Palladium prices and precious metals-related ETFs pushed toward new heights as the threat of strikes in South Africa tightens the supply outlook for the metal.
On Monday, the Aberdeen Standard Physical Palladium Shares ETF (NYSEArca: PALL) gained 3.3% and the Sprott’s Physical Platinum and Palladium Trust (NYSEArca: SPPP) increased 3.8% while the palladium spot price was up 2.7% to $1,540.2 per ounce.
Fueling the spike in palladium prices on Monday, at least 15 mining firms in South Africa, the location of the world’s largest platinum group metals deposits accounting for over 90% of global output, received notices of strikes next week in support of fellow workers at Sibanye-Stillwater whom have already stepped downed over wages and job cuts, Reuters reports.
“The fundamental issue with palladium is any strike will drive prices through the roof because there is a shortfall with normal production, so any collapse of production will support prices,” Miguel Perez-Santalla, vice president of Heraeus Metal Management, told Reuters. “The threat of the South African mines strike spreading to the platinum mining industry is enough to make people nervous and that’s why we’re seeing some short-covering in platinum and palladium, driving both the metals higher.”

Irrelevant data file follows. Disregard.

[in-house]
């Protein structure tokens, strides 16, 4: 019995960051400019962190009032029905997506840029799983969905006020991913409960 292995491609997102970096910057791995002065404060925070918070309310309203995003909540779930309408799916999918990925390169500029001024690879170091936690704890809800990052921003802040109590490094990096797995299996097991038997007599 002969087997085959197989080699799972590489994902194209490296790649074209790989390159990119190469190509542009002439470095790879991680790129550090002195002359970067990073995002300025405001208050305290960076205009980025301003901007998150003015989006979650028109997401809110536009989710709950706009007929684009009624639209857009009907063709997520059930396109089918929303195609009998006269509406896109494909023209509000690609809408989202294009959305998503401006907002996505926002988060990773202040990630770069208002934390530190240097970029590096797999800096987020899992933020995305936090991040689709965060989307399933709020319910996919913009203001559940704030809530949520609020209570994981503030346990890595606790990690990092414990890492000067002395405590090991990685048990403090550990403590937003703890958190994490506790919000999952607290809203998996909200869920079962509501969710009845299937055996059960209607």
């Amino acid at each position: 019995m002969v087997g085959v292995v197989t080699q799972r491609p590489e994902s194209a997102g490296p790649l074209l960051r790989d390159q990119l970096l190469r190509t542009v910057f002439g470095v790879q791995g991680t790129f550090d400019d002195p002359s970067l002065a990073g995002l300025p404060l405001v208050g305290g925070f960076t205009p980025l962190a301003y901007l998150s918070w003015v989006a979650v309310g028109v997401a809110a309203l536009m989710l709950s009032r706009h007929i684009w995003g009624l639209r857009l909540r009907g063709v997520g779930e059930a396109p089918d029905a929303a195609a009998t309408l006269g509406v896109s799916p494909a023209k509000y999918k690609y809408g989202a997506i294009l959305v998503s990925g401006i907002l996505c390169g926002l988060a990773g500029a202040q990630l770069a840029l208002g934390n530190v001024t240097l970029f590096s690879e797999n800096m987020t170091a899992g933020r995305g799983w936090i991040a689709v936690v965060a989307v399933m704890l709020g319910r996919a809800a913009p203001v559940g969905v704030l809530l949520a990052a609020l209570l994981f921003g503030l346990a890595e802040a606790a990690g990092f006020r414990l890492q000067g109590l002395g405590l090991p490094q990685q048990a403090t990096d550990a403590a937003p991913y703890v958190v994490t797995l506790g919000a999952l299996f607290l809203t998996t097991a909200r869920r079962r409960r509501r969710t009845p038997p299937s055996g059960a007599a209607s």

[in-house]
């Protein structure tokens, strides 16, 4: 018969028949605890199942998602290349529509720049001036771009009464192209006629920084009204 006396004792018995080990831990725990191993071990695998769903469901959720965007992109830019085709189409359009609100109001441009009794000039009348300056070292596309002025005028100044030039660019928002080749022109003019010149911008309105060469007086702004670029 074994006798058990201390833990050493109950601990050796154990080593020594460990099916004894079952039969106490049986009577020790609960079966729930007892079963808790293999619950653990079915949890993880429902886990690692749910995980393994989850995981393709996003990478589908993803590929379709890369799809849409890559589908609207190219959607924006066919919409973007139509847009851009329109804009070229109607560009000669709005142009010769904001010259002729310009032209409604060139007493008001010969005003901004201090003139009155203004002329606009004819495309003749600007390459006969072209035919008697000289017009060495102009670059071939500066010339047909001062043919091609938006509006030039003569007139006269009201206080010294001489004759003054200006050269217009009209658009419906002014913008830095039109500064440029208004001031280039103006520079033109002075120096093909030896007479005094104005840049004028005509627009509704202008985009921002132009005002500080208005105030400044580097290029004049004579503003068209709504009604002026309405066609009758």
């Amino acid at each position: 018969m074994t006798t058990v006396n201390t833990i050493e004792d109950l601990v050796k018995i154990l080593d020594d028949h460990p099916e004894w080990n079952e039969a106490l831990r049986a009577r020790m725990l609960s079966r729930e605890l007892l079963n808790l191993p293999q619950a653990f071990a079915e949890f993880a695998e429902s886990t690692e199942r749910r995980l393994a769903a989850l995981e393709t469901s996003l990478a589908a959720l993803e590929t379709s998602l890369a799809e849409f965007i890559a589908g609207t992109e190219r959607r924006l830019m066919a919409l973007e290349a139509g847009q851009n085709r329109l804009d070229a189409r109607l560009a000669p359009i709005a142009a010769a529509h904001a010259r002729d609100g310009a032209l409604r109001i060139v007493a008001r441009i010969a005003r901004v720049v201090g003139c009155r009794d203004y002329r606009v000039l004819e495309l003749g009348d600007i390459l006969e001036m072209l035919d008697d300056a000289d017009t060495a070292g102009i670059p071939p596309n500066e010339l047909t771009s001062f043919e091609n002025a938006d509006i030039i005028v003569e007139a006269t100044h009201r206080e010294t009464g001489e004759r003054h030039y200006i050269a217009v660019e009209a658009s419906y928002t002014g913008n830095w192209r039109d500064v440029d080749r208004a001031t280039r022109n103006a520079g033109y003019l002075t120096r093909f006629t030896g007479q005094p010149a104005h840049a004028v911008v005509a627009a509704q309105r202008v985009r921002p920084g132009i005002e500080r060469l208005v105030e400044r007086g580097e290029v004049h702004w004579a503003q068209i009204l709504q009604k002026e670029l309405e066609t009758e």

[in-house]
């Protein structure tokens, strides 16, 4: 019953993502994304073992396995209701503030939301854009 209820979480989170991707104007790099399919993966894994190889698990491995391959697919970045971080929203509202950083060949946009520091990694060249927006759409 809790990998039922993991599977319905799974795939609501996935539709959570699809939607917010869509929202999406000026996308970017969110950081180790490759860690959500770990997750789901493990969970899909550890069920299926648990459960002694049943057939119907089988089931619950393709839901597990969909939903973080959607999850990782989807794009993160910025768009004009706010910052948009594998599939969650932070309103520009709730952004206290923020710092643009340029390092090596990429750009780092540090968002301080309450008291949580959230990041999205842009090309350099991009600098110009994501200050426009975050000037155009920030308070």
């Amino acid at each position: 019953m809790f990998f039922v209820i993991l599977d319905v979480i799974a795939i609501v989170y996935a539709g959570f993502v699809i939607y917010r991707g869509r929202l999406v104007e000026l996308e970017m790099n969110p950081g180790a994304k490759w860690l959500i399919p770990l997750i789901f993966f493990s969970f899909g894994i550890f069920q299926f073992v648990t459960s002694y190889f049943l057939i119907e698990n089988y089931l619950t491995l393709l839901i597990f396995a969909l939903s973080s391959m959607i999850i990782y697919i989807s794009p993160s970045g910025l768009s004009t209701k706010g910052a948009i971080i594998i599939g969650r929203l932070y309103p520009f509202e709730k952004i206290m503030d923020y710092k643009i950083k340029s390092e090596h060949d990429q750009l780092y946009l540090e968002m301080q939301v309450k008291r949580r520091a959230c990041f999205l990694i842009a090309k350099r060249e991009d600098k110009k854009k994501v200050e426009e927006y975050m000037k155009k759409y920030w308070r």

The Aberdeen Standard Platinum Shares ETF (NYSEArca: PPLT) increased 1.1% and the GraniteShares Platinum Trust (PLTM) added 1.0% on Monday while the platinum spot price was 1.2% higher to $852.7 per ounce and hovered near its highest level since November.
The supply disruptions from widespread strikes in South Africa is weighing on the already tightening supply outlook for 2019. Palladium prices have soared around 80% since the August lows last year as surging demand on stricter emissions standards helped support the rally. Palladium is key component used by the car industry in catalytic converters fitted in petrol-powered vehicles to diminish harmful greenhouse gas emissions.
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